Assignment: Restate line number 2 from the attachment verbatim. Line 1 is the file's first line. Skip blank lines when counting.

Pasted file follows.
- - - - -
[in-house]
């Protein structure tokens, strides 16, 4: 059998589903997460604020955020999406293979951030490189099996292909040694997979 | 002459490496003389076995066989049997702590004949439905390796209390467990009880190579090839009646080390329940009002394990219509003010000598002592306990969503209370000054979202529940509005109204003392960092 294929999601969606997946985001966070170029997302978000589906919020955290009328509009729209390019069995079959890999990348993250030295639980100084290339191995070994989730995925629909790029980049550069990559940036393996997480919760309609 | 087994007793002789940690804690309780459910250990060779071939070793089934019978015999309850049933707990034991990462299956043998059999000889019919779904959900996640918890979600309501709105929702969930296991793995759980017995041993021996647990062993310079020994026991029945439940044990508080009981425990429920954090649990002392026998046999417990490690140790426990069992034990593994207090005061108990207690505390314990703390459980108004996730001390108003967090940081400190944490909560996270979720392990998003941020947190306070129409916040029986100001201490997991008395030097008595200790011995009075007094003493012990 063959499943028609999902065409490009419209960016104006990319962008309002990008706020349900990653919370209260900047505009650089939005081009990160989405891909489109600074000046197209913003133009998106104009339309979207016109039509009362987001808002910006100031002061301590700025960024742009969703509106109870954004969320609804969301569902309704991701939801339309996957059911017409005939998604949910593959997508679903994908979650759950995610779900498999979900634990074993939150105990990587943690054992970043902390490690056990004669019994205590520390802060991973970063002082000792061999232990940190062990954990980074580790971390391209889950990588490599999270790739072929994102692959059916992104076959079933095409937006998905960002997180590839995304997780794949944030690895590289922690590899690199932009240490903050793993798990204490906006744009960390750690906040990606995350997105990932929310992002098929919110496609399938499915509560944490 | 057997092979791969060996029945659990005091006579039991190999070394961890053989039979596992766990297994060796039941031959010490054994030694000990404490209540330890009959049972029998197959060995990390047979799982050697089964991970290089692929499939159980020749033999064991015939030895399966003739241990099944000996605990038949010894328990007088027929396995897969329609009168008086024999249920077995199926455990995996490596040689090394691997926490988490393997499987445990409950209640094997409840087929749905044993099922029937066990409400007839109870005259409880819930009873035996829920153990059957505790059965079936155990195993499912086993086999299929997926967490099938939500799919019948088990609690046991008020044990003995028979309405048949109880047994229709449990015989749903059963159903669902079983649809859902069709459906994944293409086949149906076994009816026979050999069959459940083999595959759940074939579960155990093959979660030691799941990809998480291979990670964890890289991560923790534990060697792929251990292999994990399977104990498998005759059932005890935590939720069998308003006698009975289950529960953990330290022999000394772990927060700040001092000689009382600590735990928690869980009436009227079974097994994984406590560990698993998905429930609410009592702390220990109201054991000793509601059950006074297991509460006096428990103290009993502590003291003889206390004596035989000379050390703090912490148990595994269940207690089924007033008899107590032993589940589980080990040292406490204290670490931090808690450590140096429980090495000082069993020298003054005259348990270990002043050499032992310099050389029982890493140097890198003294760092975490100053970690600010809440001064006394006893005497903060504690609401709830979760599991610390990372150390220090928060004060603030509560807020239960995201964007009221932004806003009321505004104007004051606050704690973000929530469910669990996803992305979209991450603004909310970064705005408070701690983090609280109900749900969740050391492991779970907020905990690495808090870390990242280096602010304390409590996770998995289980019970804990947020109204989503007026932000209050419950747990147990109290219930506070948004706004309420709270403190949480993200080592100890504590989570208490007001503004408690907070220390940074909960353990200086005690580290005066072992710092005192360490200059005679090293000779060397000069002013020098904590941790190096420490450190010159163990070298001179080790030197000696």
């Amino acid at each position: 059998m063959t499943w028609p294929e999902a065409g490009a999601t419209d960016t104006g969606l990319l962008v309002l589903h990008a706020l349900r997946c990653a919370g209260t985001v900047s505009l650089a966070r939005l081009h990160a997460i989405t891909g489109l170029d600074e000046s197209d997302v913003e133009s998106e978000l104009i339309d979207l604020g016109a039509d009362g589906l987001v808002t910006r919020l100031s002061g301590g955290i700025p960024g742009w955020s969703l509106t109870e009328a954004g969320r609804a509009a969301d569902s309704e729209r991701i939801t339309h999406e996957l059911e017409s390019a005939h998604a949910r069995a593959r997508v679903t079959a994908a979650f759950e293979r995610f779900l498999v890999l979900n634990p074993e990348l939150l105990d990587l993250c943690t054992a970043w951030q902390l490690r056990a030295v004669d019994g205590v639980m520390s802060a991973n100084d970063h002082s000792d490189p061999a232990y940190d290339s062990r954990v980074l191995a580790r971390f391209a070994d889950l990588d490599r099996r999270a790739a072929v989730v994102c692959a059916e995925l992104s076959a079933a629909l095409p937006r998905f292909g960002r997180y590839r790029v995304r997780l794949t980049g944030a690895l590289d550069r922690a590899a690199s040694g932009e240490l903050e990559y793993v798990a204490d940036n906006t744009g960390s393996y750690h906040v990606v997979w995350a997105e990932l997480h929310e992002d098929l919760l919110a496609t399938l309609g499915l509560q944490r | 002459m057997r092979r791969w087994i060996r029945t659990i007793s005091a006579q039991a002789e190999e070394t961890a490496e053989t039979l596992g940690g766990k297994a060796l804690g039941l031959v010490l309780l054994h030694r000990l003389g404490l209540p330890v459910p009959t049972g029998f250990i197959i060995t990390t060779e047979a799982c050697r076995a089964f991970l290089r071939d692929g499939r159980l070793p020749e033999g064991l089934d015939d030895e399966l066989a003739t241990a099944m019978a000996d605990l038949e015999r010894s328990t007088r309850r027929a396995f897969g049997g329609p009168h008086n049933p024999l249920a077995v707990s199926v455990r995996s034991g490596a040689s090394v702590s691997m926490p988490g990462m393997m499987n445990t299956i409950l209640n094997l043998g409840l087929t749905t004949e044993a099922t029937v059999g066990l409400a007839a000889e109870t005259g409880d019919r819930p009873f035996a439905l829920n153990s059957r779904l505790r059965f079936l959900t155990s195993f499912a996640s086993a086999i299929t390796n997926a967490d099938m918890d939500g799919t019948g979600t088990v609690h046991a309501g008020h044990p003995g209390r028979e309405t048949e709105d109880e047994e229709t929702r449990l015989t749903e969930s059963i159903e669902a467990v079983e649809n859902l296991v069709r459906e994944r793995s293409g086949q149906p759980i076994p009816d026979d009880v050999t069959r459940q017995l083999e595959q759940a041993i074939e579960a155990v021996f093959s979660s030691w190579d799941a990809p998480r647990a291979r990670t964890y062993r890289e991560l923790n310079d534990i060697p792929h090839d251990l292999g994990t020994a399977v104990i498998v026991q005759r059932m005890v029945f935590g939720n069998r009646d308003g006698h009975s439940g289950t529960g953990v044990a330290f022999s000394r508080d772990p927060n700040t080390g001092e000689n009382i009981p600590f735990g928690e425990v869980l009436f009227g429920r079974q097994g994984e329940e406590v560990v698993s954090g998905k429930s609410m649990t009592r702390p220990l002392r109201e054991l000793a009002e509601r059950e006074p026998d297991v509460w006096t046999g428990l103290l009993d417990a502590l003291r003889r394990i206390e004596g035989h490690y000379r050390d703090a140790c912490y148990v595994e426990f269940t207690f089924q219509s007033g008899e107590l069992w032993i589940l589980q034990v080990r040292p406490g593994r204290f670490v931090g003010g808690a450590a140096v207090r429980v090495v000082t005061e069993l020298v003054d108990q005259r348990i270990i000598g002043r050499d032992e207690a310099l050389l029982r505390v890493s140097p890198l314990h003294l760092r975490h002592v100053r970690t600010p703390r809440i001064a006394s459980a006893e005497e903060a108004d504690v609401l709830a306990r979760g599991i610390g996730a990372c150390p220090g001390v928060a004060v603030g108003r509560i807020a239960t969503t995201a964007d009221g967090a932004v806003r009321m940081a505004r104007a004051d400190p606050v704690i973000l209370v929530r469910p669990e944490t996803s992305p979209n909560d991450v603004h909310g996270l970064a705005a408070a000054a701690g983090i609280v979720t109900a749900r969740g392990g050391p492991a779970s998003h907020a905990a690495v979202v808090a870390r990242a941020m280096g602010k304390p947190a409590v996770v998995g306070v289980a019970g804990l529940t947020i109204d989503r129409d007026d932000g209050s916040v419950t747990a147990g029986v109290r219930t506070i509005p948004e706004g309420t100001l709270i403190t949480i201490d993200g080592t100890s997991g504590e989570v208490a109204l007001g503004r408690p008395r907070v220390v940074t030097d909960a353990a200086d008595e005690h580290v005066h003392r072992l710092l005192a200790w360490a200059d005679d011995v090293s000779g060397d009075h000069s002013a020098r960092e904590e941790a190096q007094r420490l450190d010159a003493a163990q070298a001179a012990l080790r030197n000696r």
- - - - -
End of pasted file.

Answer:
């Protein structure tokens, strides 16, 4: 059998589903997460604020955020999406293979951030490189099996292909040694997979 | 002459490496003389076995066989049997702590004949439905390796209390467990009880190579090839009646080390329940009002394990219509003010000598002592306990969503209370000054979202529940509005109204003392960092 294929999601969606997946985001966070170029997302978000589906919020955290009328509009729209390019069995079959890999990348993250030295639980100084290339191995070994989730995925629909790029980049550069990559940036393996997480919760309609 | 087994007793002789940690804690309780459910250990060779071939070793089934019978015999309850049933707990034991990462299956043998059999000889019919779904959900996640918890979600309501709105929702969930296991793995759980017995041993021996647990062993310079020994026991029945439940044990508080009981425990429920954090649990002392026998046999417990490690140790426990069992034990593994207090005061108990207690505390314990703390459980108004996730001390108003967090940081400190944490909560996270979720392990998003941020947190306070129409916040029986100001201490997991008395030097008595200790011995009075007094003493012990 063959499943028609999902065409490009419209960016104006990319962008309002990008706020349900990653919370209260900047505009650089939005081009990160989405891909489109600074000046197209913003133009998106104009339309979207016109039509009362987001808002910006100031002061301590700025960024742009969703509106109870954004969320609804969301569902309704991701939801339309996957059911017409005939998604949910593959997508679903994908979650759950995610779900498999979900634990074993939150105990990587943690054992970043902390490690056990004669019994205590520390802060991973970063002082000792061999232990940190062990954990980074580790971390391209889950990588490599999270790739072929994102692959059916992104076959079933095409937006998905960002997180590839995304997780794949944030690895590289922690590899690199932009240490903050793993798990204490906006744009960390750690906040990606995350997105990932929310992002098929919110496609399938499915509560944490 | 057997092979791969060996029945659990005091006579039991190999070394961890053989039979596992766990297994060796039941031959010490054994030694000990404490209540330890009959049972029998197959060995990390047979799982050697089964991970290089692929499939159980020749033999064991015939030895399966003739241990099944000996605990038949010894328990007088027929396995897969329609009168008086024999249920077995199926455990995996490596040689090394691997926490988490393997499987445990409950209640094997409840087929749905044993099922029937066990409400007839109870005259409880819930009873035996829920153990059957505790059965079936155990195993499912086993086999299929997926967490099938939500799919019948088990609690046991008020044990003995028979309405048949109880047994229709449990015989749903059963159903669902079983649809859902069709459906994944293409086949149906076994009816026979050999069959459940083999595959759940074939579960155990093959979660030691799941990809998480291979990670964890890289991560923790534990060697792929251990292999994990399977104990498998005759059932005890935590939720069998308003006698009975289950529960953990330290022999000394772990927060700040001092000689009382600590735990928690869980009436009227079974097994994984406590560990698993998905429930609410009592702390220990109201054991000793509601059950006074297991509460006096428990103290009993502590003291003889206390004596035989000379050390703090912490148990595994269940207690089924007033008899107590032993589940589980080990040292406490204290670490931090808690450590140096429980090495000082069993020298003054005259348990270990002043050499032992310099050389029982890493140097890198003294760092975490100053970690600010809440001064006394006893005497903060504690609401709830979760599991610390990372150390220090928060004060603030509560807020239960995201964007009221932004806003009321505004104007004051606050704690973000929530469910669990996803992305979209991450603004909310970064705005408070701690983090609280109900749900969740050391492991779970907020905990690495808090870390990242280096602010304390409590996770998995289980019970804990947020109204989503007026932000209050419950747990147990109290219930506070948004706004309420709270403190949480993200080592100890504590989570208490007001503004408690907070220390940074909960353990200086005690580290005066072992710092005192360490200059005679090293000779060397000069002013020098904590941790190096420490450190010159163990070298001179080790030197000696």